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Kings of New York: A Look at the 1923 World Series

As Yankees fans, we are heirs to a tradition of excellence that is unique in American sports. With 27 championships, 40 pennants, and 95 winning seasons, the Bronx Bombers’ track record is simply unrivaled. Generations of Yankees fans have watched their team reach the mountaintop and claim October glory for the city that never sleeps.

At the beginning, however, the Yankees’ legacy was still unwritten. The organization’s first 20 seasons (1903-1922) included only two pennant wins and zero World Series titles. Babe Ruth’s arrival in New York in 1920 made the Yankees immediate contenders, but the team could not get over the hump in Ruth’s first three seasons. In fact, the 1921 and 1922 seasons ended in bitter disappointment. Both campaigns concluded with World Series losses to the rival New York Giants. Naturally, the 1923 season became a quest for redemption.

Lead-Up to the Fall Classic

The ’23 Yankees, playing their first season at Yankee Stadium in the Bronx, were a force to be reckoned with. Coming off of a disheartening loss to the Giants in the 1922 World Series, the motivated Yankees powered through the American League. The Bombers would clinch the AL Pennant with 98 wins, 15 more than the second-place Detroit Tigers. Babe Ruth, who ran away with the AL’s MVP award, batted .393, smashed a league-high 41 dingers, and posted an outrageous 1.309 OPS.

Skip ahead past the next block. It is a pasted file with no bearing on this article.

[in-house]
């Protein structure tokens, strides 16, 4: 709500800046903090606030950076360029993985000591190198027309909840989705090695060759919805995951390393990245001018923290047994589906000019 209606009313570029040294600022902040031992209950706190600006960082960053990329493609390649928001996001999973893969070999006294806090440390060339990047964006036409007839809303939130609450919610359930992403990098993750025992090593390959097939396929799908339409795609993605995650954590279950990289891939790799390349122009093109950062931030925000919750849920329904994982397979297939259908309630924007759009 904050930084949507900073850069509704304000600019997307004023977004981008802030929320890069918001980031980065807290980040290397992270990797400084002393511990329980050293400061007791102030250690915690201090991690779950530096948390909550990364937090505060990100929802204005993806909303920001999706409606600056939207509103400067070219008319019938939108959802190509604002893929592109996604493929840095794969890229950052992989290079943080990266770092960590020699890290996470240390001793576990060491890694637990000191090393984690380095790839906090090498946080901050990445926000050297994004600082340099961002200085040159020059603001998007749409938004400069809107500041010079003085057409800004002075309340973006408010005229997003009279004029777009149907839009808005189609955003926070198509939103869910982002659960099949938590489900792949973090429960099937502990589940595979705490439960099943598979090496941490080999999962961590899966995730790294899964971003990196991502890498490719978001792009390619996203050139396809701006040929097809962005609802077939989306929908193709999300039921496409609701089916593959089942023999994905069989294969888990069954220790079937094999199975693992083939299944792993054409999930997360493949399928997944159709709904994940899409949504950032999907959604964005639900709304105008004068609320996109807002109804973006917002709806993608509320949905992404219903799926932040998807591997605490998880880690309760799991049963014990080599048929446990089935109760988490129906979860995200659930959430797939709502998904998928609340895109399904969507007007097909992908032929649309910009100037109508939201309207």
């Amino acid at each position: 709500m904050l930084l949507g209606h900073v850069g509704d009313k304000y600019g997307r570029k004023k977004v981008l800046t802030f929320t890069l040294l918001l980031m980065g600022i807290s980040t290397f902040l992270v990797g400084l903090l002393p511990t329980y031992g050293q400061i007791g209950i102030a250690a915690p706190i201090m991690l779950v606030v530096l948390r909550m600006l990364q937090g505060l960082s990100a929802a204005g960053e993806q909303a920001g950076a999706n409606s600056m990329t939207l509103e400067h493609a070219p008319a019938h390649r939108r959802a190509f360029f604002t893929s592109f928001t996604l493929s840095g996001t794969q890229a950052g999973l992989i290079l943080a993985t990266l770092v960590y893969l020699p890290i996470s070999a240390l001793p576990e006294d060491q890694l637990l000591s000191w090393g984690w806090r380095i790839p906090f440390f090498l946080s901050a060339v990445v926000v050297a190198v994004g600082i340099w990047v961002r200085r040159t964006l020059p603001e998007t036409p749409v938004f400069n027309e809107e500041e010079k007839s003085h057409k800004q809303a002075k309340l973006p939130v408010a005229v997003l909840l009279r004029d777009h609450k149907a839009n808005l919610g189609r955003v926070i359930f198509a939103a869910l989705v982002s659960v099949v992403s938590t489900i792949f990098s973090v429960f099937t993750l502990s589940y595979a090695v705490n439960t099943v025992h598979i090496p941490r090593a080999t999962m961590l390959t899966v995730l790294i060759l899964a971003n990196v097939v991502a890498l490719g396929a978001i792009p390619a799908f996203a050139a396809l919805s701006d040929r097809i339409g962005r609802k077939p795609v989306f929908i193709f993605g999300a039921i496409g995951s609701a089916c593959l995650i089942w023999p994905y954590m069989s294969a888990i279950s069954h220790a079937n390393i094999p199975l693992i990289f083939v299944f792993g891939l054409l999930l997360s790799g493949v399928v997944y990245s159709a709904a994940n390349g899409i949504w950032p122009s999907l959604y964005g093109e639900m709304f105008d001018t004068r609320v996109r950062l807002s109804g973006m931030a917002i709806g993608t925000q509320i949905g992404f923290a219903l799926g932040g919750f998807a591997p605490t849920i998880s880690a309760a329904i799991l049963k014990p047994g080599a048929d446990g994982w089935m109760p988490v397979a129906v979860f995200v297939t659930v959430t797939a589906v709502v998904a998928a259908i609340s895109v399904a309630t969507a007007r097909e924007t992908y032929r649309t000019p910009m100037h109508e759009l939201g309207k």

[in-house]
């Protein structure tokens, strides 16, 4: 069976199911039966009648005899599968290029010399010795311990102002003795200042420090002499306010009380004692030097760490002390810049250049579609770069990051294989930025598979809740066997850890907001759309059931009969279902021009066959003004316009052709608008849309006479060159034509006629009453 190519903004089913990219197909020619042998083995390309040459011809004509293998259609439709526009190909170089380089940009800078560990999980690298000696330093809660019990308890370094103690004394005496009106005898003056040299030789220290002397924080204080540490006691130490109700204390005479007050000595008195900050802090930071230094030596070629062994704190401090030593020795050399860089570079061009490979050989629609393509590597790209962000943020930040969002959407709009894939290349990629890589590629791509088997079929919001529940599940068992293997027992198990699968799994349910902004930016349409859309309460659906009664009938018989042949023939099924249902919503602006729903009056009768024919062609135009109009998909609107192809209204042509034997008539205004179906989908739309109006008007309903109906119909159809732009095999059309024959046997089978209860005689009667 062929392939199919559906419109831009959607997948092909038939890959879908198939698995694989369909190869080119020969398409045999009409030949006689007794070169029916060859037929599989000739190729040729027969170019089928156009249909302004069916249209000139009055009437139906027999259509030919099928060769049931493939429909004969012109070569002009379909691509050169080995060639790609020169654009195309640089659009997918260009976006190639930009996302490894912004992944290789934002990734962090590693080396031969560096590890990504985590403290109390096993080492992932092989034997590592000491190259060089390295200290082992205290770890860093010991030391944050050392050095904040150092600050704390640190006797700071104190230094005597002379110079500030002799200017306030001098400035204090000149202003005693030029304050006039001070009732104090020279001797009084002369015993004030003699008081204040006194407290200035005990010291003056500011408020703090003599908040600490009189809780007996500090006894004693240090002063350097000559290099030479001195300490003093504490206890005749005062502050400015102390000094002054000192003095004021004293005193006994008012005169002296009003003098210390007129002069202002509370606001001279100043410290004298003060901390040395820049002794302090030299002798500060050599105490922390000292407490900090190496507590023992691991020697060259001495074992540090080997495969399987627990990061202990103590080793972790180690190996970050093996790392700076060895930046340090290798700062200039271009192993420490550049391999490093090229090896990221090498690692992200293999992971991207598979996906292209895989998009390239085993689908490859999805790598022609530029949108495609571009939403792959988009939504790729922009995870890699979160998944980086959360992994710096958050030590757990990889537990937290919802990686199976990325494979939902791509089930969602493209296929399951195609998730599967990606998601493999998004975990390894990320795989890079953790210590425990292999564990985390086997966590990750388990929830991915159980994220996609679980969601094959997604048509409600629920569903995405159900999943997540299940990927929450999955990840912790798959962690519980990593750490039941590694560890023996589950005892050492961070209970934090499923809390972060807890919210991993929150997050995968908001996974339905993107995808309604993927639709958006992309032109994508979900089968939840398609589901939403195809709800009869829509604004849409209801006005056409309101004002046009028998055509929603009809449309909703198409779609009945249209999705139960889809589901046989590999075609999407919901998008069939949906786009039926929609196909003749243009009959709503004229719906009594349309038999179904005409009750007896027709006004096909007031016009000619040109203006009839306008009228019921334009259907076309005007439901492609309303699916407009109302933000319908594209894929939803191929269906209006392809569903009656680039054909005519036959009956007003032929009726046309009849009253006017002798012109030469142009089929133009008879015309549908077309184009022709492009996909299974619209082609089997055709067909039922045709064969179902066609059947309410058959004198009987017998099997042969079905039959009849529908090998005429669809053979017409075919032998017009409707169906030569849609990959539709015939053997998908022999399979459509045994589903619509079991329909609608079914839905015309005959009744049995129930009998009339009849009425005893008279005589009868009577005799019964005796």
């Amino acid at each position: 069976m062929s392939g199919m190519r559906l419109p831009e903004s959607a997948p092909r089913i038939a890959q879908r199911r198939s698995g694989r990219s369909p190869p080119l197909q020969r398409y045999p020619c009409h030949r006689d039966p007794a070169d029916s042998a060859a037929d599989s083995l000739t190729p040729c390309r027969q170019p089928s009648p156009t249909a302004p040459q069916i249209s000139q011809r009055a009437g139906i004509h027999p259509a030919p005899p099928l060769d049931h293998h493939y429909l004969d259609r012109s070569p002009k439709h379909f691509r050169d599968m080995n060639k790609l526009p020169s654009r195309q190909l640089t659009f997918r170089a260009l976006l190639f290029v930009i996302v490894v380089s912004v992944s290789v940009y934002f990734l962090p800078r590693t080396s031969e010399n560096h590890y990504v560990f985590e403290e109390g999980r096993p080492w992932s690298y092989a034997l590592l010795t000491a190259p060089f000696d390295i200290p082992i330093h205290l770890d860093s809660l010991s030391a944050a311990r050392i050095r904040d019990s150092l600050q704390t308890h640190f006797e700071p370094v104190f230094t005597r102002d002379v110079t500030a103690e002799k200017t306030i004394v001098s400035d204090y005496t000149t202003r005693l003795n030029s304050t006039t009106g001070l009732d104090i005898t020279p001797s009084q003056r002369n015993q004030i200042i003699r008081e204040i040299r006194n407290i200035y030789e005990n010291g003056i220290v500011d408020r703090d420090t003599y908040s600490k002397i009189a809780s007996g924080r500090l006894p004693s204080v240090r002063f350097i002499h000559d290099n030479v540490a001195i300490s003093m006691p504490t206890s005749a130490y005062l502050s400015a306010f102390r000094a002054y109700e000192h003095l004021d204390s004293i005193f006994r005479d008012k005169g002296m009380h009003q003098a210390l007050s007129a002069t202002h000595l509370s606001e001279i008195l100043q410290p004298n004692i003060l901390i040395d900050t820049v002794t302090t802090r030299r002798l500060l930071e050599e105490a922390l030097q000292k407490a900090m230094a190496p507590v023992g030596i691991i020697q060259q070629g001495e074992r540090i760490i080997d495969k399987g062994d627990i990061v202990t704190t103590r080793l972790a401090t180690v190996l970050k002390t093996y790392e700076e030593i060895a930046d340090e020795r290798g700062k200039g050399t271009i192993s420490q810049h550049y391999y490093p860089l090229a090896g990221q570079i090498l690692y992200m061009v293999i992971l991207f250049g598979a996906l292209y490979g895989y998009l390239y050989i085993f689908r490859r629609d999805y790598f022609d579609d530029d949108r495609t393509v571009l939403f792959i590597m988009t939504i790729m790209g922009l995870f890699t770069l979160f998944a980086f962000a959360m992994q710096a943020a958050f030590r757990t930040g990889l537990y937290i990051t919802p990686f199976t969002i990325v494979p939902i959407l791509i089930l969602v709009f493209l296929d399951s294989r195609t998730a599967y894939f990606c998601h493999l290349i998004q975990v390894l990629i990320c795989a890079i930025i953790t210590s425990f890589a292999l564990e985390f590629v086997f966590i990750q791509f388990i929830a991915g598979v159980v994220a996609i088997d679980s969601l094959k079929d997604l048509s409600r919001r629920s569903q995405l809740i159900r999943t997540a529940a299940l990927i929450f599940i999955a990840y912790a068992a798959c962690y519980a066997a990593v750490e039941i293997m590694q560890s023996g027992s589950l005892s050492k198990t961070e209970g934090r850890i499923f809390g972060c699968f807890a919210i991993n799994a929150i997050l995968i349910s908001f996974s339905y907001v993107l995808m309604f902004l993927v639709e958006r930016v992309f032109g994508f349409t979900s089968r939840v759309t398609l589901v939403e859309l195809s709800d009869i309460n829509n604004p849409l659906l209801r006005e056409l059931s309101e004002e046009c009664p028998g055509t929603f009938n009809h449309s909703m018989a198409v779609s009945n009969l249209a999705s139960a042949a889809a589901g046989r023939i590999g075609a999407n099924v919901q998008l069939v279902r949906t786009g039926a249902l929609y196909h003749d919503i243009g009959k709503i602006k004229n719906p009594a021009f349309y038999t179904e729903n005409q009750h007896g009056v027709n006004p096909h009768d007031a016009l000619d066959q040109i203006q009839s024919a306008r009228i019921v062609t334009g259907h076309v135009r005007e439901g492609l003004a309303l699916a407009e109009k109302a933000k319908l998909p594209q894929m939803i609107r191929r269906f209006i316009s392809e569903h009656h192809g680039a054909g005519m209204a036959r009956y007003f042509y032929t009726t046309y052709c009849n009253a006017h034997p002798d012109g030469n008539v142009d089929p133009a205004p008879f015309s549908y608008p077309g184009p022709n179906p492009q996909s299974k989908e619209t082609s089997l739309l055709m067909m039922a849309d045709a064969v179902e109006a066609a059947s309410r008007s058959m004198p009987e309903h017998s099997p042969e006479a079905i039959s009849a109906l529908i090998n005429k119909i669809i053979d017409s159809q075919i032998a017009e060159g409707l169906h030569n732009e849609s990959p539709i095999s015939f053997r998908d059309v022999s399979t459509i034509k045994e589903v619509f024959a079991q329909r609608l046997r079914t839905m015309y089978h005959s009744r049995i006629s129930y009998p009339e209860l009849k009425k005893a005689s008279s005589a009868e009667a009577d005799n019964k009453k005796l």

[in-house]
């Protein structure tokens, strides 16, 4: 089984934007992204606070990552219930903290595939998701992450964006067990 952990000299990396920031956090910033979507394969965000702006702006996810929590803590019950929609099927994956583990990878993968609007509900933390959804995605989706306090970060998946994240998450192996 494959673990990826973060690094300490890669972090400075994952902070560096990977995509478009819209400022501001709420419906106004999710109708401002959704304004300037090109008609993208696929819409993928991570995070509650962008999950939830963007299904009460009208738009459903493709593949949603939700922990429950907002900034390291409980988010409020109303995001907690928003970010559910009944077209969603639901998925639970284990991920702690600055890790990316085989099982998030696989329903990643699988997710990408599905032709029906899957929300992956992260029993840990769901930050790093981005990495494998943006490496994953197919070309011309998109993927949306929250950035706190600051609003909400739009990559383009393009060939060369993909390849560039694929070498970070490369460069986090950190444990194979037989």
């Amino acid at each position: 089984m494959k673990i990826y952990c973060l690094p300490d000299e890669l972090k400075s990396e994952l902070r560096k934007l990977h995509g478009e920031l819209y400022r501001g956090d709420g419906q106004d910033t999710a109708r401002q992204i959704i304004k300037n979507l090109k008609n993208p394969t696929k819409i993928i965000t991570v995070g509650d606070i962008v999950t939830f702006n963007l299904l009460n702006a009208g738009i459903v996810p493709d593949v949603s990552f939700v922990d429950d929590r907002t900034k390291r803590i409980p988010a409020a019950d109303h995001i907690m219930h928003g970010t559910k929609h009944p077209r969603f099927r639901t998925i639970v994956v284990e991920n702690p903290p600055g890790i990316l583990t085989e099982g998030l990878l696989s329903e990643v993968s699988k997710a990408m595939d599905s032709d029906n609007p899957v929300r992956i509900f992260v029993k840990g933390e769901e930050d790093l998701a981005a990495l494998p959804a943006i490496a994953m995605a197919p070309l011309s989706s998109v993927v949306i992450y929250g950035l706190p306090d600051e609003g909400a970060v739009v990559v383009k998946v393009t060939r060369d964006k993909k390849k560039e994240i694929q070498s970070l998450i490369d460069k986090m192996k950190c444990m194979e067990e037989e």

While the Yankee offense led the American League in home runs, the pitching staff paced the AL in ERA. Starters Waite Hoyt and Herb Pennock combined for a 36-15 record, and Sad Sam Jones won a team-high 21 games. Elite pitching helped the Yankees win 18 games in September and cruise to the World Series.

The Giants had a much more difficult journey to the Fall Classic. Despite boasting the most productive offense in the National League, the defending champs had to battle the pesky Reds for the pennant in 1923. During a tight season, the Giants maintained a slim lead over Cincinnati on their way to an NL-best 95 wins. The Giants had done just enough, and the stage was set for another rematch with the Yankees.